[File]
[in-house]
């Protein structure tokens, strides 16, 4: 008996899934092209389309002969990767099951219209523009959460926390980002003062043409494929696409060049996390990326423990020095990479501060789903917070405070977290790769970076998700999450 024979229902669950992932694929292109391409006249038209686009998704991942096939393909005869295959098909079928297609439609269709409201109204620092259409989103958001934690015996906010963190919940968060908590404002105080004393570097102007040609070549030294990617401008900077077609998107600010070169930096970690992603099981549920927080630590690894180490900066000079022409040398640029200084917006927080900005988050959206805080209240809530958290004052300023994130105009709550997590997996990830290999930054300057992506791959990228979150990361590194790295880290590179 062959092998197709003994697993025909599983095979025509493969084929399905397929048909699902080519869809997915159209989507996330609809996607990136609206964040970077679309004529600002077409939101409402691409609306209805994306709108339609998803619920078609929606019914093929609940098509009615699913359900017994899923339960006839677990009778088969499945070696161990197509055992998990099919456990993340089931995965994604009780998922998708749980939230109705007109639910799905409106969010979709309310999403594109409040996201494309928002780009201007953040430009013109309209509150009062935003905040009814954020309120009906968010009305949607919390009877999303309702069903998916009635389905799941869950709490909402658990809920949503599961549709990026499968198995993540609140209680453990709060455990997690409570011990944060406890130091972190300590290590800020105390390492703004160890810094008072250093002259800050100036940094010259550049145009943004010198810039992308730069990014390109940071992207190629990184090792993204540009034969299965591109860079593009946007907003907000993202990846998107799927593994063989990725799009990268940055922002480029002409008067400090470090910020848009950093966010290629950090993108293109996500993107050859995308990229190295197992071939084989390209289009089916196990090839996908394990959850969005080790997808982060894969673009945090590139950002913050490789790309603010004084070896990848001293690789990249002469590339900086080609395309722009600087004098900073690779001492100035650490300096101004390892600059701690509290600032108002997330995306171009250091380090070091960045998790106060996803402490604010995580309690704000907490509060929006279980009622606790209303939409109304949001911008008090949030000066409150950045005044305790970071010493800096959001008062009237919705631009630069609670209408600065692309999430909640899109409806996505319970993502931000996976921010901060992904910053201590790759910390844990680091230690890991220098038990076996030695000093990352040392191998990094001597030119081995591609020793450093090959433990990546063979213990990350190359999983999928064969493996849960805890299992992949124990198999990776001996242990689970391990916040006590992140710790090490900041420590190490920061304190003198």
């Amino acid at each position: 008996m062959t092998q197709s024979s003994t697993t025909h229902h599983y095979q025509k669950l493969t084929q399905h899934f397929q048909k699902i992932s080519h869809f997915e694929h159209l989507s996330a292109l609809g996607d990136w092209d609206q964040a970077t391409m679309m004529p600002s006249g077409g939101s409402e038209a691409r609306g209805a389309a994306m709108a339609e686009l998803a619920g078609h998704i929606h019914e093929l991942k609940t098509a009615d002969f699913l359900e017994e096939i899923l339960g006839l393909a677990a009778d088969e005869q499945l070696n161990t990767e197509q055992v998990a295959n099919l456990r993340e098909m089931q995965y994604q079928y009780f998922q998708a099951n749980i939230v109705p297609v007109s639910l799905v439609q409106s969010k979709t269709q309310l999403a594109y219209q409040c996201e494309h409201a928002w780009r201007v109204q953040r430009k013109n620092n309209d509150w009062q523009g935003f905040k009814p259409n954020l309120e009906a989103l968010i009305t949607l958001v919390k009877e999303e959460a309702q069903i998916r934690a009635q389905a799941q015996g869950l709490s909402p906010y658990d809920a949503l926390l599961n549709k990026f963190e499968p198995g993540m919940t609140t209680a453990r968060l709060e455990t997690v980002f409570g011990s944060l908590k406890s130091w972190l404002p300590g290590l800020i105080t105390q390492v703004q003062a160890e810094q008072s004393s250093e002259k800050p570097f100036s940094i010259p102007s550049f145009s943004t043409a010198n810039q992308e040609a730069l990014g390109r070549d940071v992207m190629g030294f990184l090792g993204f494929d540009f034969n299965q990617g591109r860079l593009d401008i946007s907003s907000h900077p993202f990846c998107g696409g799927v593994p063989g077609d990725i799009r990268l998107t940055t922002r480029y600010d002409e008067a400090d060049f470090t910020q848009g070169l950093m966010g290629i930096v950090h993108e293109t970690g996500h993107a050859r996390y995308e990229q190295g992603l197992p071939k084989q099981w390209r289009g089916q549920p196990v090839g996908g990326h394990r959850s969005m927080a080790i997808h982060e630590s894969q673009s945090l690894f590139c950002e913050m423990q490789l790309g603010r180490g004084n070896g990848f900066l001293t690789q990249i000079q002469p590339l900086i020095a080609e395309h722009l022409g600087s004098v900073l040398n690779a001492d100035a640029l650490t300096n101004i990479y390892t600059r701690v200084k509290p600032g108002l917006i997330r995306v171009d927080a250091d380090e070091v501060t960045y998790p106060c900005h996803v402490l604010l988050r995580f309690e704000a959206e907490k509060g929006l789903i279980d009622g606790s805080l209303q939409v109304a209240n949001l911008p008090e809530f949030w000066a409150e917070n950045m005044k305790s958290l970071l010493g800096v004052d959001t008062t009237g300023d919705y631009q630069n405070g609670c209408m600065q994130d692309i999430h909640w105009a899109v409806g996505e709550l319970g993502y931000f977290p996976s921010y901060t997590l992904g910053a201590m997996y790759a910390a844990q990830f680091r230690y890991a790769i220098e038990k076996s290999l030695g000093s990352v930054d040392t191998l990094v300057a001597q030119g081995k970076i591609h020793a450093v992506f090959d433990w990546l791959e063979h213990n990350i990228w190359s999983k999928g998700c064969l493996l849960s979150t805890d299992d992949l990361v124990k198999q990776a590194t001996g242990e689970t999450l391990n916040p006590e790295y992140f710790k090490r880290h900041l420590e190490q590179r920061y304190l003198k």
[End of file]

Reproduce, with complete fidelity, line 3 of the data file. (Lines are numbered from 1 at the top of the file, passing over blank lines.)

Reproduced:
């Amino acid at each position: 008996m062959t092998q197709s024979s003994t697993t025909h229902h599983y095979q025509k669950l493969t084929q399905h899934f397929q048909k699902i992932s080519h869809f997915e694929h159209l989507s996330a292109l609809g996607d990136w092209d609206q964040a970077t391409m679309m004529p600002s006249g077409g939101s409402e038209a691409r609306g209805a389309a994306m709108a339609e686009l998803a619920g078609h998704i929606h019914e093929l991942k609940t098509a009615d002969f699913l359900e017994e096939i899923l339960g006839l393909a677990a009778d088969e005869q499945l070696n161990t990767e197509q055992v998990a295959n099919l456990r993340e098909m089931q995965y994604q079928y009780f998922q998708a099951n749980i939230v109705p297609v007109s639910l799905v439609q409106s969010k979709t269709q309310l999403a594109y219209q409040c996201e494309h409201a928002w780009r201007v109204q953040r430009k013109n620092n309209d509150w009062q523009g935003f905040k009814p259409n954020l309120e009906a989103l968010i009305t949607l958001v919390k009877e999303e959460a309702q069903i998916r934690a009635q389905a799941q015996g869950l709490s909402p906010y658990d809920a949503l926390l599961n549709k990026f963190e499968p198995g993540m919940t609140t209680a453990r968060l709060e455990t997690v980002f409570g011990s944060l908590k406890s130091w972190l404002p300590g290590l800020i105080t105390q390492v703004q003062a160890e810094q008072s004393s250093e002259k800050p570097f100036s940094i010259p102007s550049f145009s943004t043409a010198n810039q992308e040609a730069l990014g390109r070549d940071v992207m190629g030294f990184l090792g993204f494929d540009f034969n299965q990617g591109r860079l593009d401008i946007s907003s907000h900077p993202f990846c998107g696409g799927v593994p063989g077609d990725i799009r990268l998107t940055t922002r480029y600010d002409e008067a400090d060049f470090t910020q848009g070169l950093m966010g290629i930096v950090h993108e293109t970690g996500h993107a050859r996390y995308e990229q190295g992603l197992p071939k084989q099981w390209r289009g089916q549920p196990v090839g996908g990326h394990r959850s969005m927080a080790i997808h982060e630590s894969q673009s945090l690894f590139c950002e913050m423990q490789l790309g603010r180490g004084n070896g990848f900066l001293t690789q990249i000079q002469p590339l900086i020095a080609e395309h722009l022409g600087s004098v900073l040398n690779a001492d100035a640029l650490t300096n101004i990479y390892t600059r701690v200084k509290p600032g108002l917006i997330r995306v171009d927080a250091d380090e070091v501060t960045y998790p106060c900005h996803v402490l604010l988050r995580f309690e704000a959206e907490k509060g929006l789903i279980d009622g606790s805080l209303q939409v109304a209240n949001l911008p008090e809530f949030w000066a409150e917070n950045m005044k305790s958290l970071l010493g800096v004052d959001t008062t009237g300023d919705y631009q630069n405070g609670c209408m600065q994130d692309i999430h909640w105009a899109v409806g996505e709550l319970g993502y931000f977290p996976s921010y901060t997590l992904g910053a201590m997996y790759a910390a844990q990830f680091r230690y890991a790769i220098e038990k076996s290999l030695g000093s990352v930054d040392t191998l990094v300057a001597q030119g081995k970076i591609h020793a450093v992506f090959d433990w990546l791959e063979h213990n990350i990228w190359s999983k999928g998700c064969l493996l849960s979150t805890d299992d992949l990361v124990k198999q990776a590194t001996g242990e689970t999450l391990n916040p006590e790295y992140f710790k090490r880290h900041l420590e190490q590179r920061y304190l003198k």